U.S.S. JOHN W. WEEKS

(DD-701)

LEAKY WEEKS

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USS JOHN W. WEEKS (DD-701) - an Allen M. Sumner class destroyer

In Commission 1944 to 1970

DD-701 Deployments - Major Events

Add a DD-701 Shellback Initiation Add a DD-701 Deployment - Major Event
Month Year to Month Year Deployment / Event
JAN 1944 - Keel Date: 17 JAN 1944
at Federal Shipbuilding and Drydock Company
MAY 1944 - Launch Date: 21 MAY 1944
JUL 1944 - Commissioned: 21 JUL 1944
FEB 1958 - AUG 1958 Guantanamo Bay
SEP 1958 - MAY 1959 Mediterranean-Indian Ocean
MAR 1959 - AUG 1959 Great Lakes
MAR 1960 - SEP 1960 Mediterranean
AUG 1961 - MAR 1962 Mediterranean
OCT 1962 - OCT 1962 Cuban Missle Blockade
FEB 1964 - Shellback Initiation - 11 FEB 1964 - Indian Ocean
FEB 1964 - MAR 1964 Kenya East Africa to protect satellite tracking station Zanzibar
JAN 1967 - JAN 1968 Operation Deep Freeze
JUL 1967 - Shellback Initiation - 29 JUL 1967 - Atlantic Ocean
JUL 1967 - DEC 1967 West Pac-Indian Ocean-Persian Gulf
JUL 1967 - DEC 1967 West Pac-Indian Ocean-Persian Gulf
JAN 1969 - SEP 1969 West Pac-Viet Nam
JAN 1969 - SEP 1969 West Pac-Viet Nam
AUG 1970 - Decommissioned: 12 AUG 1970

DD-701 General Specifications

Class: Allen M. Sumner class destroyer

Named for: John Wingate Weeks

Complement: 336 Officers and Enlisted

Displacement: 2200 tons

Length: 376 feet 6 inches

Beam: 40 feet

Flank Speed: 34 knot

Range: 6500 Nautical Miles

Final Disposition:Sunk as target off Virginia 19 November 1970



USS JOHN W. WEEKS (DD-701)



John W. Weeks (DD-701) was laid down 17 January 1944 by Federal Ship Building & Dry Dock Co. Kearny N.J.; launched 21 May 1944 sponsored by Mrs. John W. Davidge daughter of Secretary Weeks; and commissioned 21 July 1944 Comdr. Robert A. Theobald Jr. in command.


After shakedown out of Bermuda and tests en route to Argentina. Newfoundland. the new destroyer departed New York 10 November 1944 escorting battleships Missouri (BB-63) Texas (BB-35) and Arkansas (BB-33) and escort carriers Shamrock Bay (CVE 84) and Wake Island (CVE 65) to the Pacific. She transited the Panama Canal and touched San Francisco Pearl Harbor and Eniwetok before joining the 3dr fleet at Ulithi 27 December.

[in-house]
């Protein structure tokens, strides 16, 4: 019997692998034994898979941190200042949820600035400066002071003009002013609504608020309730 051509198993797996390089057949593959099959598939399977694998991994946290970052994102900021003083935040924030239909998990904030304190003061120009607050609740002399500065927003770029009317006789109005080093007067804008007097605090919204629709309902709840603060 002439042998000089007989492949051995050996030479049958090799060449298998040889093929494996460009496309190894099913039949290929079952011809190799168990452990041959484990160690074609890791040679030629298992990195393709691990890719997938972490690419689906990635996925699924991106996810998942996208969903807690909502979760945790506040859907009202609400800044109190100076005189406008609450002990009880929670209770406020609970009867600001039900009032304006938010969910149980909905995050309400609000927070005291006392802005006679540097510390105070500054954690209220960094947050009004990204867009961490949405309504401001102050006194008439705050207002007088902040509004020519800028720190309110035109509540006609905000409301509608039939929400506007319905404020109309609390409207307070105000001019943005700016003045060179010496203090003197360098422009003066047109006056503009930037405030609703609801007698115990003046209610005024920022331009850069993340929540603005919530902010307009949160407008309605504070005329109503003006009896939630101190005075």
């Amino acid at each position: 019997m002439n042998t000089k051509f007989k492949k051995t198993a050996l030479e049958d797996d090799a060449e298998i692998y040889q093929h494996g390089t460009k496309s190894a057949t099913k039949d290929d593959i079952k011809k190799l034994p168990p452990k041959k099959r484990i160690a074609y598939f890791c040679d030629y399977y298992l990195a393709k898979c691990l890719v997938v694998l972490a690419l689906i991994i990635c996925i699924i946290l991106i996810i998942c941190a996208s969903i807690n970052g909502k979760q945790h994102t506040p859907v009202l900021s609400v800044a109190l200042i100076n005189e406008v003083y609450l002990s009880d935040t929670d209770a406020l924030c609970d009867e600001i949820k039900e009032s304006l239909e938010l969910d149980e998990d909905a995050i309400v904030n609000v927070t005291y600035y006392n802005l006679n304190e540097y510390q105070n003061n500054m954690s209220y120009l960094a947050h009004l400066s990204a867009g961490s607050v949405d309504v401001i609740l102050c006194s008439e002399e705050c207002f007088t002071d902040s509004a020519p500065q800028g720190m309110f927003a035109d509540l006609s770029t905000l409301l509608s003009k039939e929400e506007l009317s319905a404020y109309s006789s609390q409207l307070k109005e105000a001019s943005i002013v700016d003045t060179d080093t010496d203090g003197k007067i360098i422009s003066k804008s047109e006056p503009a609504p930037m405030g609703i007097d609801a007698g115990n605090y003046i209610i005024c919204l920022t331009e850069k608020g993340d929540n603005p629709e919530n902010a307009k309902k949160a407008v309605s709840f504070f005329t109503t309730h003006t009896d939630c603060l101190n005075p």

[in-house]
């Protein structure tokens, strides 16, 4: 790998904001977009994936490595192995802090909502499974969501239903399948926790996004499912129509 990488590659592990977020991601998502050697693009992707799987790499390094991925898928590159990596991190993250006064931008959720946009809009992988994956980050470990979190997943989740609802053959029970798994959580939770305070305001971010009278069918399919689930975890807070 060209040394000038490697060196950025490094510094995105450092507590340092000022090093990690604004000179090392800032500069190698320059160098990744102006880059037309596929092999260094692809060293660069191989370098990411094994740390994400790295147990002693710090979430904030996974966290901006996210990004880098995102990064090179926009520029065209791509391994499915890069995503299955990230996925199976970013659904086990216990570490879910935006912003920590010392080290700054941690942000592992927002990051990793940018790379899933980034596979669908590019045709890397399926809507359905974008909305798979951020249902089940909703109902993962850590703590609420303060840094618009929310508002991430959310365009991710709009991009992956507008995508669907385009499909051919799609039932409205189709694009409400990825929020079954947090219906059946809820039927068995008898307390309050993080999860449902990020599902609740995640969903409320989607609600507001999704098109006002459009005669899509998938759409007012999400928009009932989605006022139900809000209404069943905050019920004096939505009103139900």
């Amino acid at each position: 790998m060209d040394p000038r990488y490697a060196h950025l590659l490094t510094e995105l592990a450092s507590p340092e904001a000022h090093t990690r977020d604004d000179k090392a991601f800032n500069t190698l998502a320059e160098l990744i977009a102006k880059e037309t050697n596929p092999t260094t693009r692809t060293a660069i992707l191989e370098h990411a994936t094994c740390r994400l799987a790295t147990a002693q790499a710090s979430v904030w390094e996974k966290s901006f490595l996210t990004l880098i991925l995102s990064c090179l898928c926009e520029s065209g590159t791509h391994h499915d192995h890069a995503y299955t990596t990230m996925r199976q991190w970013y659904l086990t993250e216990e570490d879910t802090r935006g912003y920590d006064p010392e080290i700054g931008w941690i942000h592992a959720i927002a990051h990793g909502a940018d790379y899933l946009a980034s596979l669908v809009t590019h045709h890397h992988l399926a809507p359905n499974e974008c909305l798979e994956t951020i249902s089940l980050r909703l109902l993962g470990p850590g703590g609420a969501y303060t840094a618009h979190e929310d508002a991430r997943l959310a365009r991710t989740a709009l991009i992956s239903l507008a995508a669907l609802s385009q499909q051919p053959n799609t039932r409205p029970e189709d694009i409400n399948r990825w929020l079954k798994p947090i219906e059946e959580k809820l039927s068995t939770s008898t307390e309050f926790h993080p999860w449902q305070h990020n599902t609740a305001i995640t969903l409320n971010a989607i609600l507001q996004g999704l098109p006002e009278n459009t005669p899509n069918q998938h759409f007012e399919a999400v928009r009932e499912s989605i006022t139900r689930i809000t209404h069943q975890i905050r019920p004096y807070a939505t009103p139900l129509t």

Early in January 1945 John W. Weeks sortied from that busy lagoon with Vice Admiral John S. McCain Fast Carrier Task Force TF 38 and headed toward the Philippines in the screen of Rear Admiral Gerald F. Bogan's task group. Meanwhile the mighty Luzon Attack Force assembled in Leyte Gulf on New Year's Day passed through Surigao Strait and set course for Lingayen Gulf. On the 9th as General MacArthur's troops stormed ashore on the beaches at Lingayen planes from McCain's carriers hit Japanese airstrips on Formosa and the Pescadores to neutralize air opposition to the Luzon invasion. That night McCain's ships slipped through Luzon Strait into the South China Sea where they could be on call to support the Allied beachheads while striking strategic enemy positions along the southeastern coast of Asia and searching for the Imperial Fleet. In the next 10 days they lashed out at Hong Kong Hainan and the Indochinese coast causing much damage ashore and sinking 44 ships totaling 132 700 tons. At the end of this sweep into enemy waters Admiral Halsey reported "the outer defenses of the Japanese Empire no longer include Burma and the Netherlands East Indies those countries are now isolated outposts and their products are no longer available to the Japanese war machine . . ." John W. Weeks proud of her role in this daring incursion into the South China Sea returned with her carriers to Ulithi on the 28th.